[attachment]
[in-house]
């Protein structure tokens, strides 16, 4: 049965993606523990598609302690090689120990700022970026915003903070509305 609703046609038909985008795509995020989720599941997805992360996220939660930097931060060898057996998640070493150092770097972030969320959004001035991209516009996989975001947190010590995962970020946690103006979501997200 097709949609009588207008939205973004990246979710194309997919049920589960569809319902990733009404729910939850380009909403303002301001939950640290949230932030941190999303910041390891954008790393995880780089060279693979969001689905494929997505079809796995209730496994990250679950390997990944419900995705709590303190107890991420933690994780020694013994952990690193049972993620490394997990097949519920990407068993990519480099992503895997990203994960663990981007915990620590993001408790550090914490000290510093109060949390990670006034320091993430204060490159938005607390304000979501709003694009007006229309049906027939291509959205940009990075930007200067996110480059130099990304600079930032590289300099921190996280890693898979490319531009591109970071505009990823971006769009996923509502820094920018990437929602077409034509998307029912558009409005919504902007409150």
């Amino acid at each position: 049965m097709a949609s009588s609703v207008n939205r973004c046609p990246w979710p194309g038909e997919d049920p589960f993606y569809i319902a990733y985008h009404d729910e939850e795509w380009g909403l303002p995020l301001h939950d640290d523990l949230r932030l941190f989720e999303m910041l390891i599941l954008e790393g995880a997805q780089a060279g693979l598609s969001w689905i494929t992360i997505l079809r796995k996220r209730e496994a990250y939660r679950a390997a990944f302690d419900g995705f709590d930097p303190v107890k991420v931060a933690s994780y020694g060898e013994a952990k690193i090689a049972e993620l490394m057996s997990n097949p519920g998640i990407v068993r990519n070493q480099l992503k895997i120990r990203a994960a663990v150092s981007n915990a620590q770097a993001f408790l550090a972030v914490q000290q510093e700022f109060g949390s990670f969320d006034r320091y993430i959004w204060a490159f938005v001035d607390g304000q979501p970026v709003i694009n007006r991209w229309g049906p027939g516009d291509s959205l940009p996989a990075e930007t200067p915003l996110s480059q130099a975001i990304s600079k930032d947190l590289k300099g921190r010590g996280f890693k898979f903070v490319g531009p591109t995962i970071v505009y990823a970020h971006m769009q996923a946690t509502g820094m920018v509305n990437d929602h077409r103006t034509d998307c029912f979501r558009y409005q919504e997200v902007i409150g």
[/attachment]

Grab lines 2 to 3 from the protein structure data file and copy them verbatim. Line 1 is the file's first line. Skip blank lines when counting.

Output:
């Protein structure tokens, strides 16, 4: 049965993606523990598609302690090689120990700022970026915003903070509305 609703046609038909985008795509995020989720599941997805992360996220939660930097931060060898057996998640070493150092770097972030969320959004001035991209516009996989975001947190010590995962970020946690103006979501997200 097709949609009588207008939205973004990246979710194309997919049920589960569809319902990733009404729910939850380009909403303002301001939950640290949230932030941190999303910041390891954008790393995880780089060279693979969001689905494929997505079809796995209730496994990250679950390997990944419900995705709590303190107890991420933690994780020694013994952990690193049972993620490394997990097949519920990407068993990519480099992503895997990203994960663990981007915990620590993001408790550090914490000290510093109060949390990670006034320091993430204060490159938005607390304000979501709003694009007006229309049906027939291509959205940009990075930007200067996110480059130099990304600079930032590289300099921190996280890693898979490319531009591109970071505009990823971006769009996923509502820094920018990437929602077409034509998307029912558009409005919504902007409150």
């Amino acid at each position: 049965m097709a949609s009588s609703v207008n939205r973004c046609p990246w979710p194309g038909e997919d049920p589960f993606y569809i319902a990733y985008h009404d729910e939850e795509w380009g909403l303002p995020l301001h939950d640290d523990l949230r932030l941190f989720e999303m910041l390891i599941l954008e790393g995880a997805q780089a060279g693979l598609s969001w689905i494929t992360i997505l079809r796995k996220r209730e496994a990250y939660r679950a390997a990944f302690d419900g995705f709590d930097p303190v107890k991420v931060a933690s994780y020694g060898e013994a952990k690193i090689a049972e993620l490394m057996s997990n097949p519920g998640i990407v068993r990519n070493q480099l992503k895997i120990r990203a994960a663990v150092s981007n915990a620590q770097a993001f408790l550090a972030v914490q000290q510093e700022f109060g949390s990670f969320d006034r320091y993430i959004w204060a490159f938005v001035d607390g304000q979501p970026v709003i694009n007006r991209w229309g049906p027939g516009d291509s959205l940009p996989a990075e930007t200067p915003l996110s480059q130099a975001i990304s600079k930032d947190l590289k300099g921190r010590g996280f890693k898979f903070v490319g531009p591109t995962i970071v505009y990823a970020h971006m769009q996923a946690t509502g820094m920018v509305n990437d929602h077409r103006t034509d998307c029912f979501r558009y409005q919504e997200v902007i409150g």